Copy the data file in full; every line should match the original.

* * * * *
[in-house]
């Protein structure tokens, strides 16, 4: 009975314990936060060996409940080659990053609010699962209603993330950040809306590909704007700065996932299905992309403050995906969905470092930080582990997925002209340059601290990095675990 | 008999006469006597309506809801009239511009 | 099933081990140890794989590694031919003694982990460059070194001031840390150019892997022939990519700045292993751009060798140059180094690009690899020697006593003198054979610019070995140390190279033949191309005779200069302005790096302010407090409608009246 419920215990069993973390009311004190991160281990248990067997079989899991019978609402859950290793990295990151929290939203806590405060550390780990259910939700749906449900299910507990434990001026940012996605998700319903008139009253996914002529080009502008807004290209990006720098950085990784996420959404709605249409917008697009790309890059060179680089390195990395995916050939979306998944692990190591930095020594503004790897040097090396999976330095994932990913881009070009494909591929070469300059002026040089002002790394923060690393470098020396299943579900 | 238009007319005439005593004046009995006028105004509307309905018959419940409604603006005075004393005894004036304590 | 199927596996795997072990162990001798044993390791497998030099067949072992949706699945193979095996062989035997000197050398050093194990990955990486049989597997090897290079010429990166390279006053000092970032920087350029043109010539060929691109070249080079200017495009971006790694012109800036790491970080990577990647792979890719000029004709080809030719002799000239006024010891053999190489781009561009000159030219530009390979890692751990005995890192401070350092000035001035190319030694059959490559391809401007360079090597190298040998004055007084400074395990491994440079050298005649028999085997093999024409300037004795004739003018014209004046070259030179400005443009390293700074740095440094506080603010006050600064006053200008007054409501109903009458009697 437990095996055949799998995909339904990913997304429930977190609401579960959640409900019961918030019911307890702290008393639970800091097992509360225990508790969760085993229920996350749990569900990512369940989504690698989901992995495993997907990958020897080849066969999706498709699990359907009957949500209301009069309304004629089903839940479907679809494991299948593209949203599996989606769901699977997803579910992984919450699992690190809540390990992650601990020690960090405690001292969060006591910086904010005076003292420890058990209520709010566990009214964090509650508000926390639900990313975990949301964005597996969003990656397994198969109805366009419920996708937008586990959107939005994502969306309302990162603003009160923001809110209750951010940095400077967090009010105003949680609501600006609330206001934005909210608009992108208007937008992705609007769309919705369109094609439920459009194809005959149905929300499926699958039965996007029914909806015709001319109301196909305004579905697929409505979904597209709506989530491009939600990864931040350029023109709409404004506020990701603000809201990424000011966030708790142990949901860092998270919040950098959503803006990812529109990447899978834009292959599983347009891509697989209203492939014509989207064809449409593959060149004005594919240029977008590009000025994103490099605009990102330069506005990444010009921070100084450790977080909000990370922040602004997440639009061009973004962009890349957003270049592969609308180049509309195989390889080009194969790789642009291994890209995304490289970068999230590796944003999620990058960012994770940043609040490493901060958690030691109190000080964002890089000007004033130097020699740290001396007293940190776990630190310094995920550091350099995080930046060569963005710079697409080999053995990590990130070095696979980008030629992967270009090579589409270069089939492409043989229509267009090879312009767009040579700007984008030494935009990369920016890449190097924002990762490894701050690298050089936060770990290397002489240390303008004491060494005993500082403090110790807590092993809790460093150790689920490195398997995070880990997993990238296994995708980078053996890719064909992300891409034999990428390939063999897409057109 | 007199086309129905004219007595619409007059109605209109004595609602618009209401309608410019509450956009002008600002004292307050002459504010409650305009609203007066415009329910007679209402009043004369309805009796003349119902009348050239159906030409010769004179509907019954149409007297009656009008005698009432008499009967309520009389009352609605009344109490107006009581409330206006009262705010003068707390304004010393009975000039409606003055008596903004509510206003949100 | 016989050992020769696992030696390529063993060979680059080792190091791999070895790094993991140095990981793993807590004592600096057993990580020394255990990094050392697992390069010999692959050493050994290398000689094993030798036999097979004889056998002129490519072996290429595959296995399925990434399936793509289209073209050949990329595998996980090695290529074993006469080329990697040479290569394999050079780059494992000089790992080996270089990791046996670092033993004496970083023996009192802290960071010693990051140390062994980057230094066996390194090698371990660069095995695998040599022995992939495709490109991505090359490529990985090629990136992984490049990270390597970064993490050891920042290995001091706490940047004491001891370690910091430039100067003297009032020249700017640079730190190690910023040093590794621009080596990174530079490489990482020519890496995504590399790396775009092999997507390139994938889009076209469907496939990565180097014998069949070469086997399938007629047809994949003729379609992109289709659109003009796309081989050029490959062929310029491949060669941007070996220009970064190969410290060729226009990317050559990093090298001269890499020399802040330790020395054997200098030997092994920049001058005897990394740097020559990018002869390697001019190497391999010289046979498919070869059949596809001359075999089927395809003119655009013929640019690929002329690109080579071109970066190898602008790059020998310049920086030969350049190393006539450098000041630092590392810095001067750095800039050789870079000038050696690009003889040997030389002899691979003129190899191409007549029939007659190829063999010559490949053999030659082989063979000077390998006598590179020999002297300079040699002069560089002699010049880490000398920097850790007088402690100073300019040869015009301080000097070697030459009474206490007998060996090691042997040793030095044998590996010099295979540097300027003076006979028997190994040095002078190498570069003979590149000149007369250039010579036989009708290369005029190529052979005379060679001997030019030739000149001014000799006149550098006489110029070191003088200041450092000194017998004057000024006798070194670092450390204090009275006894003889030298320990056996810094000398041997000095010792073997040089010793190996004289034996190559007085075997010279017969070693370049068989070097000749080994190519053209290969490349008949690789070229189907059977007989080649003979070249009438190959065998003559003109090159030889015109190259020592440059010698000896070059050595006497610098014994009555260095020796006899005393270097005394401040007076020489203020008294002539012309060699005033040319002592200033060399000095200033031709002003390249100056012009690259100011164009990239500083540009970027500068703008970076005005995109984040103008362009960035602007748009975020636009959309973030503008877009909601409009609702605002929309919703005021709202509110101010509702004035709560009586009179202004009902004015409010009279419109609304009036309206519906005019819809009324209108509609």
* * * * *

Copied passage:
[in-house]
């Protein structure tokens, strides 16, 4: 009975314990936060060996409940080659990053609010699962209603993330950040809306590909704007700065996932299905992309403050995906969905470092930080582990997925002209340059601290990095675990 | 008999006469006597309506809801009239511009 | 099933081990140890794989590694031919003694982990460059070194001031840390150019892997022939990519700045292993751009060798140059180094690009690899020697006593003198054979610019070995140390190279033949191309005779200069302005790096302010407090409608009246 419920215990069993973390009311004190991160281990248990067997079989899991019978609402859950290793990295990151929290939203806590405060550390780990259910939700749906449900299910507990434990001026940012996605998700319903008139009253996914002529080009502008807004290209990006720098950085990784996420959404709605249409917008697009790309890059060179680089390195990395995916050939979306998944692990190591930095020594503004790897040097090396999976330095994932990913881009070009494909591929070469300059002026040089002002790394923060690393470098020396299943579900 | 238009007319005439005593004046009995006028105004509307309905018959419940409604603006005075004393005894004036304590 | 199927596996795997072990162990001798044993390791497998030099067949072992949706699945193979095996062989035997000197050398050093194990990955990486049989597997090897290079010429990166390279006053000092970032920087350029043109010539060929691109070249080079200017495009971006790694012109800036790491970080990577990647792979890719000029004709080809030719002799000239006024010891053999190489781009561009000159030219530009390979890692751990005995890192401070350092000035001035190319030694059959490559391809401007360079090597190298040998004055007084400074395990491994440079050298005649028999085997093999024409300037004795004739003018014209004046070259030179400005443009390293700074740095440094506080603010006050600064006053200008007054409501109903009458009697 437990095996055949799998995909339904990913997304429930977190609401579960959640409900019961918030019911307890702290008393639970800091097992509360225990508790969760085993229920996350749990569900990512369940989504690698989901992995495993997907990958020897080849066969999706498709699990359907009957949500209301009069309304004629089903839940479907679809494991299948593209949203599996989606769901699977997803579910992984919450699992690190809540390990992650601990020690960090405690001292969060006591910086904010005076003292420890058990209520709010566990009214964090509650508000926390639900990313975990949301964005597996969003990656397994198969109805366009419920996708937008586990959107939005994502969306309302990162603003009160923001809110209750951010940095400077967090009010105003949680609501600006609330206001934005909210608009992108208007937008992705609007769309919705369109094609439920459009194809005959149905929300499926699958039965996007029914909806015709001319109301196909305004579905697929409505979904597209709506989530491009939600990864931040350029023109709409404004506020990701603000809201990424000011966030708790142990949901860092998270919040950098959503803006990812529109990447899978834009292959599983347009891509697989209203492939014509989207064809449409593959060149004005594919240029977008590009000025994103490099605009990102330069506005990444010009921070100084450790977080909000990370922040602004997440639009061009973004962009890349957003270049592969609308180049509309195989390889080009194969790789642009291994890209995304490289970068999230590796944003999620990058960012994770940043609040490493901060958690030691109190000080964002890089000007004033130097020699740290001396007293940190776990630190310094995920550091350099995080930046060569963005710079697409080999053995990590990130070095696979980008030629992967270009090579589409270069089939492409043989229509267009090879312009767009040579700007984008030494935009990369920016890449190097924002990762490894701050690298050089936060770990290397002489240390303008004491060494005993500082403090110790807590092993809790460093150790689920490195398997995070880990997993990238296994995708980078053996890719064909992300891409034999990428390939063999897409057109 | 007199086309129905004219007595619409007059109605209109004595609602618009209401309608410019509450956009002008600002004292307050002459504010409650305009609203007066415009329910007679209402009043004369309805009796003349119902009348050239159906030409010769004179509907019954149409007297009656009008005698009432008499009967309520009389009352609605009344109490107006009581409330206006009262705010003068707390304004010393009975000039409606003055008596903004509510206003949100 | 016989050992020769696992030696390529063993060979680059080792190091791999070895790094993991140095990981793993807590004592600096057993990580020394255990990094050392697992390069010999692959050493050994290398000689094993030798036999097979004889056998002129490519072996290429595959296995399925990434399936793509289209073209050949990329595998996980090695290529074993006469080329990697040479290569394999050079780059494992000089790992080996270089990791046996670092033993004496970083023996009192802290960071010693990051140390062994980057230094066996390194090698371990660069095995695998040599022995992939495709490109991505090359490529990985090629990136992984490049990270390597970064993490050891920042290995001091706490940047004491001891370690910091430039100067003297009032020249700017640079730190190690910023040093590794621009080596990174530079490489990482020519890496995504590399790396775009092999997507390139994938889009076209469907496939990565180097014998069949070469086997399938007629047809994949003729379609992109289709659109003009796309081989050029490959062929310029491949060669941007070996220009970064190969410290060729226009990317050559990093090298001269890499020399802040330790020395054997200098030997092994920049001058005897990394740097020559990018002869390697001019190497391999010289046979498919070869059949596809001359075999089927395809003119655009013929640019690929002329690109080579071109970066190898602008790059020998310049920086030969350049190393006539450098000041630092590392810095001067750095800039050789870079000038050696690009003889040997030389002899691979003129190899191409007549029939007659190829063999010559490949053999030659082989063979000077390998006598590179020999002297300079040699002069560089002699010049880490000398920097850790007088402690100073300019040869015009301080000097070697030459009474206490007998060996090691042997040793030095044998590996010099295979540097300027003076006979028997190994040095002078190498570069003979590149000149007369250039010579036989009708290369005029190529052979005379060679001997030019030739000149001014000799006149550098006489110029070191003088200041450092000194017998004057000024006798070194670092450390204090009275006894003889030298320990056996810094000398041997000095010792073997040089010793190996004289034996190559007085075997010279017969070693370049068989070097000749080994190519053209290969490349008949690789070229189907059977007989080649003979070249009438190959065998003559003109090159030889015109190259020592440059010698000896070059050595006497610098014994009555260095020796006899005393270097005394401040007076020489203020008294002539012309060699005033040319002592200033060399000095200033031709002003390249100056012009690259100011164009990239500083540009970027500068703008970076005005995109984040103008362009960035602007748009975020636009959309973030503008877009909601409009609702605002929309919703005021709202509110101010509702004035709560009586009179202004009902004015409010009279419109609304009036309206519906005019819809009324209108509609």